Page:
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Crypto companies seeking to go public over the past year have faced increased scrutiny from the Securities and Exchange Commission, as financial distress and failures spread across the volatile industry.

Crypto-focused companies including Bullish Global, Circle Internet Financial and eToro Group Ltd. have failed to secure the SEC approvals that are required of companies going public. The firms were seeking stock-exchange listings through mergers with special-purpose acquisition companies, an alternative path to going public that thrived in 2020 and 2021 before heightened regulatory checks and market turbulence ended the SPAC boom.

Another crypto broker, Galaxy Digital Holdings Ltd., has faced repeated rounds of questions from SEC staff about its business since filing paperwork to go public on the Nasdaq Stock Market, according to people familiar with the questioning. Galaxy, which isn’t using a SPAC structure, announced in March 2021 that it wanted to become a US-listed public company and hoped to clear SEC review by the end of that year.

The SEC didn’t set out to stop the companies from going public, according to a person familiar with the matter, but crypto firms believe the pace of the agency’s review hurt their efforts, particularly after the crash of a well-known cryptocurrency and the failure of a large crypto hedge fund that hit many exchanges and lenders. The bankruptcy of crypto exchange FTX and a bear market in digital asset prices may keep the door closed.

Most crypto firms say their digital assets aren’t securities, and therefore they don’t need to comply with investor-protection rules. SEC Chair Gary Gensler disagrees and contends that much of the industry is noncompliant.

“Anyone bringing a crypto deal to the SEC should realize there is going to be a lot of friction," said Scott Kimpel, a partner at law firm Hunton Andrews Kurth LLP.

The agency still holds clout when companies want to access the public markets. SEC accountants and lawyers ask potential securities issuers questions about financial disclosures, legal risks, the impact of market disruption and other subjects. The SEC says it checks disclosures only to make sure they provide investors with the information required by law.

Potential issuers want the process to end with regulators deeming the company’s disclosures “effective," making its shares good to be sold to the public. Bullish, Circle and eToro haven’t gotten there. The SEC reviewed their going-public filings for nearly a year or more, according to regulatory records, and didn’t declare them effective.

When Coinbase Global Inc. went public in 2021, the SEC sent three letters to the company with questions. Bullish, by contrast, responded to more than 10 letters over more than a year, according to people familiar with the letters.

Galaxy, which first filed paperwork to go public in the U.S. with the SEC in October 2021, received one letter from the SEC with more than 90 questions, according to a person familiar with the matter. Galaxy, whose shares on the Toronto Stock Exchange are down about 80% from their peak over the past year, expects it will be able to eventually clear the SEC’s hurdles, a person familiar with the company said.

Galaxy Digital Chief Executive Mike Novogratz said on an August 2022 conference call that it has “been frustrating that it’s taken as long as it has." A Galaxy spokesman declined to comment further.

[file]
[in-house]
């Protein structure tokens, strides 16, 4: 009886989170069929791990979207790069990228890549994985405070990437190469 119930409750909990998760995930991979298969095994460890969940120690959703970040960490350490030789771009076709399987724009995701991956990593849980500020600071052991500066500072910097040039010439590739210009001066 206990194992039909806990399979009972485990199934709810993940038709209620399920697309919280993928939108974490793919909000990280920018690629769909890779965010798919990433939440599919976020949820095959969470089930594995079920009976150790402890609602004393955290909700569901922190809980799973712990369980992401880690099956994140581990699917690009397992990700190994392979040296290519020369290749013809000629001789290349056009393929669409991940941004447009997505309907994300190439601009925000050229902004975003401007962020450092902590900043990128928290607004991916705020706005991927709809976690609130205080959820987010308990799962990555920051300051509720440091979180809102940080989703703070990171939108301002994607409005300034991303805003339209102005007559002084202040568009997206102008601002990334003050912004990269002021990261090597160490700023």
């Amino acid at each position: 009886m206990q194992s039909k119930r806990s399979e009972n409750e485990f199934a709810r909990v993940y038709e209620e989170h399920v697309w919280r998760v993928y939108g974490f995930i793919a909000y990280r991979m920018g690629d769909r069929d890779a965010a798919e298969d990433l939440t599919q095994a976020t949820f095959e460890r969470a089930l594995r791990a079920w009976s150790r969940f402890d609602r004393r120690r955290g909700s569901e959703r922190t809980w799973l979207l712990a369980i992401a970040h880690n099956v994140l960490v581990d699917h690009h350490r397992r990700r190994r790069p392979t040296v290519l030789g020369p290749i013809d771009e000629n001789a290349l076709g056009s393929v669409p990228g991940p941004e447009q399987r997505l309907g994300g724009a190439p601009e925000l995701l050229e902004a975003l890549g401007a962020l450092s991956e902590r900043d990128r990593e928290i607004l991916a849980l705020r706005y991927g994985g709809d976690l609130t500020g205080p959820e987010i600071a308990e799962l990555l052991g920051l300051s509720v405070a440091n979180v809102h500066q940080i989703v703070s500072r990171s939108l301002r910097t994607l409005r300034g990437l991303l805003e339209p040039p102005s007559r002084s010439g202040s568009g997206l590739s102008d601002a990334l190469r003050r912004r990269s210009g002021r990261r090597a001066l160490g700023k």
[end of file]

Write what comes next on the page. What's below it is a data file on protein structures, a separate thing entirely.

Many of the crypto firms that went public after Coinbase had another challenge: their partnership with a SPAC imposed a strict deadline to close the deal.

A SPAC is a shell company that raises money from the public and plans to use the funds to combine with a private company. A SPAC typically has as long as two years to find its merger partner and complete the deal. If the deal can’t clear the SEC’s review process in time, or other problems cause it to stall, the SPAC must return the money.

Last February, Circle pushed back the timetable for its merger with SPAC Concord Acquisition Corp., setting a new deadline of December 2022.

Circle spent much of last year working to address questions the SEC raised with its disclosures, which at one point numbered more than 100, according to people familiar with the discussions. By early November, the company had only a handful of minor comments left, and it looked as if the deal could meet its deadline, the people said.

Then crypto exchange FTX filed for bankruptcy on Nov. 11. Circle said it didn’t have major ties to FTX. Afterward the SEC proceeded more cautiously with Circle’s review, the people said.

The SEC issued a list of 16 questions after FTX’s implosion that it wanted crypto companies to address in public filings, some of which were relevant to the firms under review, according to a person familiar with the review.

Several factors made the filings challenging to review, including changes to businesses during the review period, the person said.

Circle and Concord called off their deal in early December. “I think that it’s been a thorough process," Circle Chief Executive Jeremy Allaire said at the time about dealing with the SEC. “Unfortunately it was a longer process than we had hoped." A Circle spokesman declined to comment further.

EToro also gives users access to stocks, but the SEC’s questions for eToro focused on its crypto business, a person familiar with the questions said. Crypto trading at the company accounted for 63% of commissions and interest income in the first half of 2021, according to filings. The SEC was especially focused on the accounting treatment eToro applied to digital assets it held for users, and at times took months to respond to eToro’s letters, the person said.

EToro said in a statement that it believes it will become a public company in the future but it “will wait for the right opportunity to take this step."

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